Machine learning stack

To support model development, machine learning frameworks provide a full stack of resources (Figure 1). At the top of a typical stack, training and inference libraries provide services for defining, training, and running models. These models in turn build on optimized implementations of kernel functions such as convolutions and activation functions such as ReLU, as well as matrix multiplication and others. Those optimized math functions work with lower level drivers that provide an abstraction layer to interface with a general purpose CPU, or take full advantage of specialized hardware such as a graphics processing unit (GPU) when available.

Diagram of typical machine learning stack

Figure 1: In the typical machine learning stack, higher level libraries provide functions to implement neural networks and other machine learning algorithms, drawing on specialized math libraries that implement kernel functions optimized for CPUs and GPUs in the underlying hardware layer. (Image source: Google)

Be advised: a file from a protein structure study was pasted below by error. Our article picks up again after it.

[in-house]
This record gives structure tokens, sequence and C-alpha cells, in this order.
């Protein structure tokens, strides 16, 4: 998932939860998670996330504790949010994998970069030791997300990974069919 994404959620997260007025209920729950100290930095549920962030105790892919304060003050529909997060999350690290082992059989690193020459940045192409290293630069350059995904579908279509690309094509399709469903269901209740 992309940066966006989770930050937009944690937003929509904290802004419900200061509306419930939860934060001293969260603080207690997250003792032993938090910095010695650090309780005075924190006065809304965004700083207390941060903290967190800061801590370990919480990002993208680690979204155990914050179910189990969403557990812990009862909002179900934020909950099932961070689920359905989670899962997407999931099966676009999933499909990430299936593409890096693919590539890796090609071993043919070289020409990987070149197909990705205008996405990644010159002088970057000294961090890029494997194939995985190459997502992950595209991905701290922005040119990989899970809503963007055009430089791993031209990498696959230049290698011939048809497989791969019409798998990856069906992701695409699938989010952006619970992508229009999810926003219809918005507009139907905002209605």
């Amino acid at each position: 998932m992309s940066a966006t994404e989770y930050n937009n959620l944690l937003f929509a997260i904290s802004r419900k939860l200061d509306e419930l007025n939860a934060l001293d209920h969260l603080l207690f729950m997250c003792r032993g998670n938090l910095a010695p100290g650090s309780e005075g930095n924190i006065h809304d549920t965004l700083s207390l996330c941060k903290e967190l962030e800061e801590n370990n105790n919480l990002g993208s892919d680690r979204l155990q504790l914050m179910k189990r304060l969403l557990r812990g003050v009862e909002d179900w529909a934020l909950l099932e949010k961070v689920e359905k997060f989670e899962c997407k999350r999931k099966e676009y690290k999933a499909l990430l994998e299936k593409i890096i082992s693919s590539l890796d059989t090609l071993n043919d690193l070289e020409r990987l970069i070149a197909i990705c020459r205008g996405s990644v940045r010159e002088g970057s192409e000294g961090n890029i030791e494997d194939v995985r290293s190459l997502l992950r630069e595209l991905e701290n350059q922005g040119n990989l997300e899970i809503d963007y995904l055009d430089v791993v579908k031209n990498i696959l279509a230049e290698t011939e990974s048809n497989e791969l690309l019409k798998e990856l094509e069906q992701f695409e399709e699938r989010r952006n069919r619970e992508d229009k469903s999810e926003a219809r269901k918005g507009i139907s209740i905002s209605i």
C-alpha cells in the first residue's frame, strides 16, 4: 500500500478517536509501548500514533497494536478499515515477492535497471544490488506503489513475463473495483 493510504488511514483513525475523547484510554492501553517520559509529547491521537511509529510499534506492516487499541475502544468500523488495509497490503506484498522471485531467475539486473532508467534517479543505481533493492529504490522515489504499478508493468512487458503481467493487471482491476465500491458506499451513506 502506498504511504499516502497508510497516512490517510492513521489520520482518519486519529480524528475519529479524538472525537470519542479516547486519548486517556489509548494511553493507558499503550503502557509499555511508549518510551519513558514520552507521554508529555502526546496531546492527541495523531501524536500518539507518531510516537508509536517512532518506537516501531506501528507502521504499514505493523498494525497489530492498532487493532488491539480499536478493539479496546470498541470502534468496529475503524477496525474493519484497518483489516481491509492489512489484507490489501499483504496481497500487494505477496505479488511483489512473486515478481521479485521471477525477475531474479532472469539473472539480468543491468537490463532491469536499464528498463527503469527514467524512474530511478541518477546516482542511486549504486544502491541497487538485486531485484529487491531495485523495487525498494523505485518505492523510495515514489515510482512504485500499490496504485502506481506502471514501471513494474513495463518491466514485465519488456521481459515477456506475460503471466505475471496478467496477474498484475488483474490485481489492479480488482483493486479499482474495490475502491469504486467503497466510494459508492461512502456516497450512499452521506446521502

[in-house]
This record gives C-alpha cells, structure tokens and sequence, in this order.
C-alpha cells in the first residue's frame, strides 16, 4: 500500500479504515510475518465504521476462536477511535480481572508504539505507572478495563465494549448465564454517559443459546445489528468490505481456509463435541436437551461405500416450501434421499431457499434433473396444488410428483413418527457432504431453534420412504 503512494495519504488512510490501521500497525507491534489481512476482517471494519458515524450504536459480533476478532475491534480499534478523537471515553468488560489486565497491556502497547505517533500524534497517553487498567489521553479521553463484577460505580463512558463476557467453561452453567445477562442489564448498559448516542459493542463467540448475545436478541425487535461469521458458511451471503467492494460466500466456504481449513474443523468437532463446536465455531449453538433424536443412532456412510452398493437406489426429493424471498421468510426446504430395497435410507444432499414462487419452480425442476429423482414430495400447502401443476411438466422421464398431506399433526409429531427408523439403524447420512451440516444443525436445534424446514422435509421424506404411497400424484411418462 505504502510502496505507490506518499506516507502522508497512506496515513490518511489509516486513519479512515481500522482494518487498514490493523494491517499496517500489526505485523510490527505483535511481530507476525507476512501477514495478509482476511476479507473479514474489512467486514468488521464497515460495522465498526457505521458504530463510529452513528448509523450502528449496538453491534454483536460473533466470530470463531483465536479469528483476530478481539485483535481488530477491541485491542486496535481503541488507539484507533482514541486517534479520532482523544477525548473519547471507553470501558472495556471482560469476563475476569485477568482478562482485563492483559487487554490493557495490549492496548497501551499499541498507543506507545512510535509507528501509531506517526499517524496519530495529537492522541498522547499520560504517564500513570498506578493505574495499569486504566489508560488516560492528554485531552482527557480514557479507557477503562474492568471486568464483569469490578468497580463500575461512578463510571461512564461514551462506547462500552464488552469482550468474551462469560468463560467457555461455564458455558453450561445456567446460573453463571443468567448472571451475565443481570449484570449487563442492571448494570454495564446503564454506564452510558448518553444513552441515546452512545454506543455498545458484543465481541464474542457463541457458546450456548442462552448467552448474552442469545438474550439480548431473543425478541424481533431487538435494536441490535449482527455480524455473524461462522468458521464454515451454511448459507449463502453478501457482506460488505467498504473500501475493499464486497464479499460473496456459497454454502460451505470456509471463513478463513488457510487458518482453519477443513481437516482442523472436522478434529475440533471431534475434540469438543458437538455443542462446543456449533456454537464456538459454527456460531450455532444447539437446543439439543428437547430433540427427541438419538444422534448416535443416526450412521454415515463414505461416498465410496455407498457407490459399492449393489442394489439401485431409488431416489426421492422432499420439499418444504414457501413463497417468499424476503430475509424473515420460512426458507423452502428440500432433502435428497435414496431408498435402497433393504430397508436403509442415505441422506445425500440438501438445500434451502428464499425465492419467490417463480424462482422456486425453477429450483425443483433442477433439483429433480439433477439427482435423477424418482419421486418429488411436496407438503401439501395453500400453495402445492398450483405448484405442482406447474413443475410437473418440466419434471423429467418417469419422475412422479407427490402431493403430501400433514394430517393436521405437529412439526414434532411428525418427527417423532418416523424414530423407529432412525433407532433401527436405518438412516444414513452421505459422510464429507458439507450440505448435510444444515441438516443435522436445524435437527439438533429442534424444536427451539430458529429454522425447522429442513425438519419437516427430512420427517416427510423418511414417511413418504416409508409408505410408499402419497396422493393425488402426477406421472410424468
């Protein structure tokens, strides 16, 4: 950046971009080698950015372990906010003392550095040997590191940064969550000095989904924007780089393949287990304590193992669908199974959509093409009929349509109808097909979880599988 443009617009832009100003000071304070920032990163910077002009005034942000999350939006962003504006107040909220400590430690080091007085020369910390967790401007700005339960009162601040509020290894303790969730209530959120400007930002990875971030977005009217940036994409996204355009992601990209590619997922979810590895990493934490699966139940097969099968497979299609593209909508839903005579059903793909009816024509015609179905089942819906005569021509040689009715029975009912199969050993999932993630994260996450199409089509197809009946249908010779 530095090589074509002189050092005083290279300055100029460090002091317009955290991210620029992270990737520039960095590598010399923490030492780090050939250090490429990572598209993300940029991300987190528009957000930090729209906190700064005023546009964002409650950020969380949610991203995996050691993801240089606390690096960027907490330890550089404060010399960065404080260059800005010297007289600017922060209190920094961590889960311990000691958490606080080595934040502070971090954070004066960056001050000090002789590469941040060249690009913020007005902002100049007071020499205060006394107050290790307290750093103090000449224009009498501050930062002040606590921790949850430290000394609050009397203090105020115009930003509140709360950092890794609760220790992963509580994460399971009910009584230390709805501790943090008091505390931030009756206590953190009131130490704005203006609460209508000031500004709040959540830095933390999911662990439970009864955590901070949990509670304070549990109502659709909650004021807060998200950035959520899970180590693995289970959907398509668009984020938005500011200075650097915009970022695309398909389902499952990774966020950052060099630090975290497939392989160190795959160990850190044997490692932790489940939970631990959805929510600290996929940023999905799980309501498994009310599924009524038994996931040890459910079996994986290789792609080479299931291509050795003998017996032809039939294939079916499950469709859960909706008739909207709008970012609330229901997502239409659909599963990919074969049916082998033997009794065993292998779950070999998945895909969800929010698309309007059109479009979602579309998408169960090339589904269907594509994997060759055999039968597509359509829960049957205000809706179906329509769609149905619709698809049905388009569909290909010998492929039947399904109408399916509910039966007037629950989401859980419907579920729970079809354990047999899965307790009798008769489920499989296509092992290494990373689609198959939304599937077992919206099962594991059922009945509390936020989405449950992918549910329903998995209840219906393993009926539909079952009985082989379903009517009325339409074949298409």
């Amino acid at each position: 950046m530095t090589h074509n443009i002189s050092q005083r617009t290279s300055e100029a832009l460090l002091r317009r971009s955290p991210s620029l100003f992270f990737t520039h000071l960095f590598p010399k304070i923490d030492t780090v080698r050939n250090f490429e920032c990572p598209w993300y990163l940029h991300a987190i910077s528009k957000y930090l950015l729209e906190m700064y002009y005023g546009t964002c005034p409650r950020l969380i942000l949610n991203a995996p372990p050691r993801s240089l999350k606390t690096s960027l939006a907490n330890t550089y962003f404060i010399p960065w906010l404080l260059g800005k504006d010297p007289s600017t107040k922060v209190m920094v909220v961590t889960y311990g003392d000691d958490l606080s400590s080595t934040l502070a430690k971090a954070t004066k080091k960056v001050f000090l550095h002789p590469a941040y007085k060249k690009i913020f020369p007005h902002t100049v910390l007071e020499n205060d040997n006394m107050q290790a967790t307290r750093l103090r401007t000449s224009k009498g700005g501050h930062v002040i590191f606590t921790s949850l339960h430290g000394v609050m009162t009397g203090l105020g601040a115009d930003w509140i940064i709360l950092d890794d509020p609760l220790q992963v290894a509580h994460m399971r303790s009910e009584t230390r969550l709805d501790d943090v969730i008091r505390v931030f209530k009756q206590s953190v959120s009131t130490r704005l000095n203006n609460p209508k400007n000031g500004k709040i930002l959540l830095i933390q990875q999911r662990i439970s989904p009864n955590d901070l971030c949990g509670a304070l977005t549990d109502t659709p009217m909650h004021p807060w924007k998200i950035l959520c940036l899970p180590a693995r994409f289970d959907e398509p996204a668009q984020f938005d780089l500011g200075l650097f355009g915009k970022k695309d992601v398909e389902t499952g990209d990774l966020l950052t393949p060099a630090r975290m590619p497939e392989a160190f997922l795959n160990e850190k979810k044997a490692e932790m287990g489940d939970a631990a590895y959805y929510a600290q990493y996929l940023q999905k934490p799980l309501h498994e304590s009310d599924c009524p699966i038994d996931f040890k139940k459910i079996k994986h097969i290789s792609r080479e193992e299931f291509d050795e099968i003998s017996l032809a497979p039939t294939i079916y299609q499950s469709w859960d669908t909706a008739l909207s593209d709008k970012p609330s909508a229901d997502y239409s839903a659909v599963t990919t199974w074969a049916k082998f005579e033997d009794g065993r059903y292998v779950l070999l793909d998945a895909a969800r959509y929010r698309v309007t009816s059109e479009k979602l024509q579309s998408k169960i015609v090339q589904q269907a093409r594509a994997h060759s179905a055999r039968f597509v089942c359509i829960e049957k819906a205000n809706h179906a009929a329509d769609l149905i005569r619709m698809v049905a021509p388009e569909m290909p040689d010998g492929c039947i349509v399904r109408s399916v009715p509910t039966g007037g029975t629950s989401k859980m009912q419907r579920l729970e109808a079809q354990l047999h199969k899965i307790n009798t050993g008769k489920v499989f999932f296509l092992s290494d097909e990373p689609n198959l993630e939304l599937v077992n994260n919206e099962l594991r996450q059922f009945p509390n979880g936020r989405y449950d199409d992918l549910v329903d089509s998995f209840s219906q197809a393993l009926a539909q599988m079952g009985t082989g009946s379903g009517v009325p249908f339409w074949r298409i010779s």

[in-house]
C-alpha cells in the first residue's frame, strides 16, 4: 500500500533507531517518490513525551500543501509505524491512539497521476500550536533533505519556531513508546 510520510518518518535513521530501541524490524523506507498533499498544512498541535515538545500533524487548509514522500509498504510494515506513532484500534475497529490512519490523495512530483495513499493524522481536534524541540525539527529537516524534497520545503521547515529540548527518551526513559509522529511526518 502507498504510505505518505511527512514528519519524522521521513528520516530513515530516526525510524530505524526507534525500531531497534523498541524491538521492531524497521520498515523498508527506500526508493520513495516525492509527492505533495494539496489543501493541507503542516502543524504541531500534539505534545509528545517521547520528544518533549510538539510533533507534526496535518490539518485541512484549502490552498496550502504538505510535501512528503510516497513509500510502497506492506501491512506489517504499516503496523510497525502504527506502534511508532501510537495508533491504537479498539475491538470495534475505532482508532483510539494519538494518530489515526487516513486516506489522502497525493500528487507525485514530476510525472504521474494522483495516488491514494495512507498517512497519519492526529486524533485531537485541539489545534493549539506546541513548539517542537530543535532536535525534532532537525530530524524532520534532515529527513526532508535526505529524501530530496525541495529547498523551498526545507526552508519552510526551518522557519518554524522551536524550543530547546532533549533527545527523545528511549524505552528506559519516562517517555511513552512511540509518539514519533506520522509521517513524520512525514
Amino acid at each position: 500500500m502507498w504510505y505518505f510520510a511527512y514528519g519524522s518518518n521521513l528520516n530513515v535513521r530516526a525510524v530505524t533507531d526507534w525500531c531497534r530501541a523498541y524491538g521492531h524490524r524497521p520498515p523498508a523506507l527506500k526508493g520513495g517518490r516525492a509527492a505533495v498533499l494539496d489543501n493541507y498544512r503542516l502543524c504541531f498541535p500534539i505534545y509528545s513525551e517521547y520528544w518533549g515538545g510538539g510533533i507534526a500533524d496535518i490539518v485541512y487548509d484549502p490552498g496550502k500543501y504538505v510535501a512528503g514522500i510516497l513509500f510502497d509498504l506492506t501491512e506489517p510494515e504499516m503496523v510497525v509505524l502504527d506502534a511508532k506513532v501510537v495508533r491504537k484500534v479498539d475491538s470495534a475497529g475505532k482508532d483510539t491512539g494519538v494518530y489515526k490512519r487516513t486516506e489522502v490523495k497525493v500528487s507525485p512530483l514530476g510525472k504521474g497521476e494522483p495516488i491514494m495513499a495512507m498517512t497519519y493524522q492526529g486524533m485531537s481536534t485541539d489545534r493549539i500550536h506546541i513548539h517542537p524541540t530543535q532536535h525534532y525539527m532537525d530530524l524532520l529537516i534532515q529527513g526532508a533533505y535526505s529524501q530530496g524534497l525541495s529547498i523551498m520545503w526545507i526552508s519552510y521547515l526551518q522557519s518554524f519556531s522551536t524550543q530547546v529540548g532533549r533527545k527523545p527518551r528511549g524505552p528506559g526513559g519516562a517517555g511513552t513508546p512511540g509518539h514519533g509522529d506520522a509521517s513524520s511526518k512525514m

With the availability of machine learning frameworks such as TensorFlow that provide these stacks, the development process for implementing machine learning in an application has become largely the same regardless of hardware targets. The ability to leverage TensorFlow across different hardware platforms allows developers to begin exploring model development on relatively modest hardware platforms, and then leverage that experience in developing machine learning applications on more robust hardware.